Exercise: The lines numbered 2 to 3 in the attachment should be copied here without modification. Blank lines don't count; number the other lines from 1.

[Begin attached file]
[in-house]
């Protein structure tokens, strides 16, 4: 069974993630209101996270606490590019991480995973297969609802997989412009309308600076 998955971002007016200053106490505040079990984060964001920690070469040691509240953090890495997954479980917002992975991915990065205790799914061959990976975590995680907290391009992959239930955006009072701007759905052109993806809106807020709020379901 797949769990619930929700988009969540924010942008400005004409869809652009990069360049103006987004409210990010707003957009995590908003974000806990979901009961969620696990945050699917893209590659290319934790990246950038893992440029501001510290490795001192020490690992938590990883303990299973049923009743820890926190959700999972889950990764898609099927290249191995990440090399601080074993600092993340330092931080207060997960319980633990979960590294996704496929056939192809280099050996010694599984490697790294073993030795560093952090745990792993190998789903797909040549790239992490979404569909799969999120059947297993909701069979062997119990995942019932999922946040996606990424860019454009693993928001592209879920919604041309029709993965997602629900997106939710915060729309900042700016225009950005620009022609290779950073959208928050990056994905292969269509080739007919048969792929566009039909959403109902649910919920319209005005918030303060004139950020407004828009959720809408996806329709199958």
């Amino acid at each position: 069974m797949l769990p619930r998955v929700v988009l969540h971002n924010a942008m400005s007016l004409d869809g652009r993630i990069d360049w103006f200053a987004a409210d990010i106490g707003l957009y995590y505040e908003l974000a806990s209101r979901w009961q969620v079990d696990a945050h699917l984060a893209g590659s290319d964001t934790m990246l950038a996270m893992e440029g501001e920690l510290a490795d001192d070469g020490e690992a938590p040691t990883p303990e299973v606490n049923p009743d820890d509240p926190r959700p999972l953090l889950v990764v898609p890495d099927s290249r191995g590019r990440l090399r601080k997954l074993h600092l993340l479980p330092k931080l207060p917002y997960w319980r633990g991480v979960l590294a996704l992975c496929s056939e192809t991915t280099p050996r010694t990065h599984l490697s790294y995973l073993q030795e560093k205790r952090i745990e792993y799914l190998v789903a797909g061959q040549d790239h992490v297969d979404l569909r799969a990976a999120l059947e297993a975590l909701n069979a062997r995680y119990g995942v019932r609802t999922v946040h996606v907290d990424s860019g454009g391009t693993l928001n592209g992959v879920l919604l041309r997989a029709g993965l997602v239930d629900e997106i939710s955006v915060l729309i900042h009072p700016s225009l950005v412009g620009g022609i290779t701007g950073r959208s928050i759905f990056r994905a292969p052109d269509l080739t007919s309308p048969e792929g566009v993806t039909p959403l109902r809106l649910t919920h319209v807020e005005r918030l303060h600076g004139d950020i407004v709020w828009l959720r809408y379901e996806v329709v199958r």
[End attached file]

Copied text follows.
């Protein structure tokens, strides 16, 4: 069974993630209101996270606490590019991480995973297969609802997989412009309308600076 998955971002007016200053106490505040079990984060964001920690070469040691509240953090890495997954479980917002992975991915990065205790799914061959990976975590995680907290391009992959239930955006009072701007759905052109993806809106807020709020379901 797949769990619930929700988009969540924010942008400005004409869809652009990069360049103006987004409210990010707003957009995590908003974000806990979901009961969620696990945050699917893209590659290319934790990246950038893992440029501001510290490795001192020490690992938590990883303990299973049923009743820890926190959700999972889950990764898609099927290249191995990440090399601080074993600092993340330092931080207060997960319980633990979960590294996704496929056939192809280099050996010694599984490697790294073993030795560093952090745990792993190998789903797909040549790239992490979404569909799969999120059947297993909701069979062997119990995942019932999922946040996606990424860019454009693993928001592209879920919604041309029709993965997602629900997106939710915060729309900042700016225009950005620009022609290779950073959208928050990056994905292969269509080739007919048969792929566009039909959403109902649910919920319209005005918030303060004139950020407004828009959720809408996806329709199958």
């Amino acid at each position: 069974m797949l769990p619930r998955v929700v988009l969540h971002n924010a942008m400005s007016l004409d869809g652009r993630i990069d360049w103006f200053a987004a409210d990010i106490g707003l957009y995590y505040e908003l974000a806990s209101r979901w009961q969620v079990d696990a945050h699917l984060a893209g590659s290319d964001t934790m990246l950038a996270m893992e440029g501001e920690l510290a490795d001192d070469g020490e690992a938590p040691t990883p303990e299973v606490n049923p009743d820890d509240p926190r959700p999972l953090l889950v990764v898609p890495d099927s290249r191995g590019r990440l090399r601080k997954l074993h600092l993340l479980p330092k931080l207060p917002y997960w319980r633990g991480v979960l590294a996704l992975c496929s056939e192809t991915t280099p050996r010694t990065h599984l490697s790294y995973l073993q030795e560093k205790r952090i745990e792993y799914l190998v789903a797909g061959q040549d790239h992490v297969d979404l569909r799969a990976a999120l059947e297993a975590l909701n069979a062997r995680y119990g995942v019932r609802t999922v946040h996606v907290d990424s860019g454009g391009t693993l928001n592209g992959v879920l919604l041309r997989a029709g993965l997602v239930d629900e997106i939710s955006v915060l729309i900042h009072p700016s225009l950005v412009g620009g022609i290779t701007g950073r959208s928050i759905f990056r994905a292969p052109d269509l080739t007919s309308p048969e792929g566009v993806t039909p959403l109902r809106l649910t919920h319209v807020e005005r918030l303060h600076g004139d950020i407004v709020w828009l959720r809408y379901e996806v329709v199958r």